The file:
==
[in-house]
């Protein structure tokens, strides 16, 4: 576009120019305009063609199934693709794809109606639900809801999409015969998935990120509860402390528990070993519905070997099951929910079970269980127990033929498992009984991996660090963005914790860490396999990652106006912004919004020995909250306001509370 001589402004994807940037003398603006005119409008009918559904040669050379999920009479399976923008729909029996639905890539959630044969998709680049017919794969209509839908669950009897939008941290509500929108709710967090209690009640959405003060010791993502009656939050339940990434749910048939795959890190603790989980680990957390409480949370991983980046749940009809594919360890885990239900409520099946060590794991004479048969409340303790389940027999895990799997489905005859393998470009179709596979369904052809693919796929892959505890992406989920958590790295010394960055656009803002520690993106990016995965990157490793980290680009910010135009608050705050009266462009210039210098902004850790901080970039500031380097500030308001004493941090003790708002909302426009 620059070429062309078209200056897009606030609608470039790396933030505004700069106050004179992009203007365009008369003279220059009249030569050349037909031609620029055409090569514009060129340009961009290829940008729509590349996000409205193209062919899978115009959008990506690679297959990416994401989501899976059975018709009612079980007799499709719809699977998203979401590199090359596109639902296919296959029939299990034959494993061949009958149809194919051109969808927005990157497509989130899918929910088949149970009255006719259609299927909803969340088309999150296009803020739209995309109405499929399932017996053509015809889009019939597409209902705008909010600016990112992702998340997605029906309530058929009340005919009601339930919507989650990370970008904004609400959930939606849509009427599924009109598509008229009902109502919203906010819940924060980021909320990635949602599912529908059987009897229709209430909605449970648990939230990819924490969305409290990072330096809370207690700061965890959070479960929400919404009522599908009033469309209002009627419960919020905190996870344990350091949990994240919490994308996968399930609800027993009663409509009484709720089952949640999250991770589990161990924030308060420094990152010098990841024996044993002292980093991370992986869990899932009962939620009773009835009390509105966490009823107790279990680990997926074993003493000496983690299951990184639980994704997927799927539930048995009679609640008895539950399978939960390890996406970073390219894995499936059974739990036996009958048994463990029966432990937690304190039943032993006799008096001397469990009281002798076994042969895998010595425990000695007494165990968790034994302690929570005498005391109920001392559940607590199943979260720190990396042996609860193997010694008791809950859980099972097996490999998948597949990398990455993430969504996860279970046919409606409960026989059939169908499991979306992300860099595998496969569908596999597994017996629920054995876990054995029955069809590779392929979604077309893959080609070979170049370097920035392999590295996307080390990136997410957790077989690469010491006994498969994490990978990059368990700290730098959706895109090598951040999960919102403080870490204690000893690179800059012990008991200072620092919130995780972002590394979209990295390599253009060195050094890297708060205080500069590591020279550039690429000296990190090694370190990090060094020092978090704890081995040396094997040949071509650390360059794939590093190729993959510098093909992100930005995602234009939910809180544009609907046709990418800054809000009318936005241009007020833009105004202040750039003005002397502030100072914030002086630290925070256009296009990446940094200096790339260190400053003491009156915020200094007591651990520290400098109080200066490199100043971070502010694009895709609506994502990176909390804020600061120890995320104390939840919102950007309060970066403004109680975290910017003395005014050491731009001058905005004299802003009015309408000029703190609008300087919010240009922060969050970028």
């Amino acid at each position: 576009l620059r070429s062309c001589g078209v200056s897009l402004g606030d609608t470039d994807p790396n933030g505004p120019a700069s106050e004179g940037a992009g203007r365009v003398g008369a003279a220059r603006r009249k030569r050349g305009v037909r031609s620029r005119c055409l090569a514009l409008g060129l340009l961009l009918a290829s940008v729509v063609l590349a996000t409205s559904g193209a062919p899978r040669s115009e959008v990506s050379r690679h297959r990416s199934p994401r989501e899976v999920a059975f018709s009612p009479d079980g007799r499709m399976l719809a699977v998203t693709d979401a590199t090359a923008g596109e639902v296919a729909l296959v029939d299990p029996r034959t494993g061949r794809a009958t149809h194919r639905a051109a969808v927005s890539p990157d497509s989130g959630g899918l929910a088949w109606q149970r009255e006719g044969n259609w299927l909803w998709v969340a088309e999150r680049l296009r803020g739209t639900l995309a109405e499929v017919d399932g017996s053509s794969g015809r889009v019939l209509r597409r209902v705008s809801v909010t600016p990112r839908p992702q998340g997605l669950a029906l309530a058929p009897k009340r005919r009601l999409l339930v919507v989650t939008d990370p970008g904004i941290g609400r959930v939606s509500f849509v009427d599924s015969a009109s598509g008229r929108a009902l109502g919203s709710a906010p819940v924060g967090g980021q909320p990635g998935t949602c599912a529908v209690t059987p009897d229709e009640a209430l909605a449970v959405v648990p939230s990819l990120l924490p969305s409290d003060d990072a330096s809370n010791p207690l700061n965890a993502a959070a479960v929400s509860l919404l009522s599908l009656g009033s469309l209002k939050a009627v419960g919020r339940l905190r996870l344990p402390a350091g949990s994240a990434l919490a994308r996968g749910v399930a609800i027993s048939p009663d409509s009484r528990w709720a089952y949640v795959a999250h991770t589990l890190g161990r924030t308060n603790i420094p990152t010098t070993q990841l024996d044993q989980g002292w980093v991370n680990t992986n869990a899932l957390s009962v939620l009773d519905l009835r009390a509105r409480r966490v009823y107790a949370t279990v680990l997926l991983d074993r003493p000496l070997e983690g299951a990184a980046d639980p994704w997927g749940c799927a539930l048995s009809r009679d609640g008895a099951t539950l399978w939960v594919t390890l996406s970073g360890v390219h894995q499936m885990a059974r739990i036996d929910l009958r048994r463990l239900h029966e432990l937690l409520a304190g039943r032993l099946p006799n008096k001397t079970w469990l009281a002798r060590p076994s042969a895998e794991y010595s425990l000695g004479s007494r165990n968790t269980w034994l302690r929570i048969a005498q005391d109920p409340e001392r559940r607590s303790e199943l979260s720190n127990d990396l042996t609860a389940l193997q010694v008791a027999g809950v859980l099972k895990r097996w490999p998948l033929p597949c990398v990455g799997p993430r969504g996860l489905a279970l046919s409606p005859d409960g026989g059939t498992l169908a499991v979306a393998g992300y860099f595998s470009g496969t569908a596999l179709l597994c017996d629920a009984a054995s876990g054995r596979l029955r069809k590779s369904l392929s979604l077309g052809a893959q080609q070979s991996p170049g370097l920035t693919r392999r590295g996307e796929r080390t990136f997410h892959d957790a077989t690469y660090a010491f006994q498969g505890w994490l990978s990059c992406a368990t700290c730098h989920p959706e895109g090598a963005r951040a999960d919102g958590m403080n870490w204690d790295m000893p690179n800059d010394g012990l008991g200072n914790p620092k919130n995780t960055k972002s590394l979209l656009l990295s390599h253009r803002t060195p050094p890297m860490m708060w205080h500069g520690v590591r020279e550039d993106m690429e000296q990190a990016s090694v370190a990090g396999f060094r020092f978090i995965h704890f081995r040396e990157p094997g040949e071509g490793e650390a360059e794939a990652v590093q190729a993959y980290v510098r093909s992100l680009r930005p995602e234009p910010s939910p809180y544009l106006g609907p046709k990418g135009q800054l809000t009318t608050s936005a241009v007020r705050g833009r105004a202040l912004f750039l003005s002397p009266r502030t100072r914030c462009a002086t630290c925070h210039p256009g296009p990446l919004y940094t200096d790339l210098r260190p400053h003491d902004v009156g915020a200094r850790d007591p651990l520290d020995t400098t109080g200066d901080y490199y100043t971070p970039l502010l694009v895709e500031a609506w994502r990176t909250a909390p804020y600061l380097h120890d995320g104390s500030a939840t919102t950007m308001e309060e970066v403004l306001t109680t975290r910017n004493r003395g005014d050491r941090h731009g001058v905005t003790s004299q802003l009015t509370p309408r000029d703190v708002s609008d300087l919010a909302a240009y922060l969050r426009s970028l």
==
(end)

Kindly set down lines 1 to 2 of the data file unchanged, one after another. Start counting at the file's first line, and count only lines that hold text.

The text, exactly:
[in-house]
């Protein structure tokens, strides 16, 4: 576009120019305009063609199934693709794809109606639900809801999409015969998935990120509860402390528990070993519905070997099951929910079970269980127990033929498992009984991996660090963005914790860490396999990652106006912004919004020995909250306001509370 001589402004994807940037003398603006005119409008009918559904040669050379999920009479399976923008729909029996639905890539959630044969998709680049017919794969209509839908669950009897939008941290509500929108709710967090209690009640959405003060010791993502009656939050339940990434749910048939795959890190603790989980680990957390409480949370991983980046749940009809594919360890885990239900409520099946060590794991004479048969409340303790389940027999895990799997489905005859393998470009179709596979369904052809693919796929892959505890992406989920958590790295010394960055656009803002520690993106990016995965990157490793980290680009910010135009608050705050009266462009210039210098902004850790901080970039500031380097500030308001004493941090003790708002909302426009 620059070429062309078209200056897009606030609608470039790396933030505004700069106050004179992009203007365009008369003279220059009249030569050349037909031609620029055409090569514009060129340009961009290829940008729509590349996000409205193209062919899978115009959008990506690679297959990416994401989501899976059975018709009612079980007799499709719809699977998203979401590199090359596109639902296919296959029939299990034959494993061949009958149809194919051109969808927005990157497509989130899918929910088949149970009255006719259609299927909803969340088309999150296009803020739209995309109405499929399932017996053509015809889009019939597409209902705008909010600016990112992702998340997605029906309530058929009340005919009601339930919507989650990370970008904004609400959930939606849509009427599924009109598509008229009902109502919203906010819940924060980021909320990635949602599912529908059987009897229709209430909605449970648990939230990819924490969305409290990072330096809370207690700061965890959070479960929400919404009522599908009033469309209002009627419960919020905190996870344990350091949990994240919490994308996968399930609800027993009663409509009484709720089952949640999250991770589990161990924030308060420094990152010098990841024996044993002292980093991370992986869990899932009962939620009773009835009390509105966490009823107790279990680990997926074993003493000496983690299951990184639980994704997927799927539930048995009679609640008895539950399978939960390890996406970073390219894995499936059974739990036996009958048994463990029966432990937690304190039943032993006799008096001397469990009281002798076994042969895998010595425990000695007494165990968790034994302690929570005498005391109920001392559940607590199943979260720190990396042996609860193997010694008791809950859980099972097996490999998948597949990398990455993430969504996860279970046919409606409960026989059939169908499991979306992300860099595998496969569908596999597994017996629920054995876990054995029955069809590779392929979604077309893959080609070979170049370097920035392999590295996307080390990136997410957790077989690469010491006994498969994490990978990059368990700290730098959706895109090598951040999960919102403080870490204690000893690179800059012990008991200072620092919130995780972002590394979209990295390599253009060195050094890297708060205080500069590591020279550039690429000296990190090694370190990090060094020092978090704890081995040396094997040949071509650390360059794939590093190729993959510098093909992100930005995602234009939910809180544009609907046709990418800054809000009318936005241009007020833009105004202040750039003005002397502030100072914030002086630290925070256009296009990446940094200096790339260190400053003491009156915020200094007591651990520290400098109080200066490199100043971070502010694009895709609506994502990176909390804020600061120890995320104390939840919102950007309060970066403004109680975290910017003395005014050491731009001058905005004299802003009015309408000029703190609008300087919010240009922060969050970028």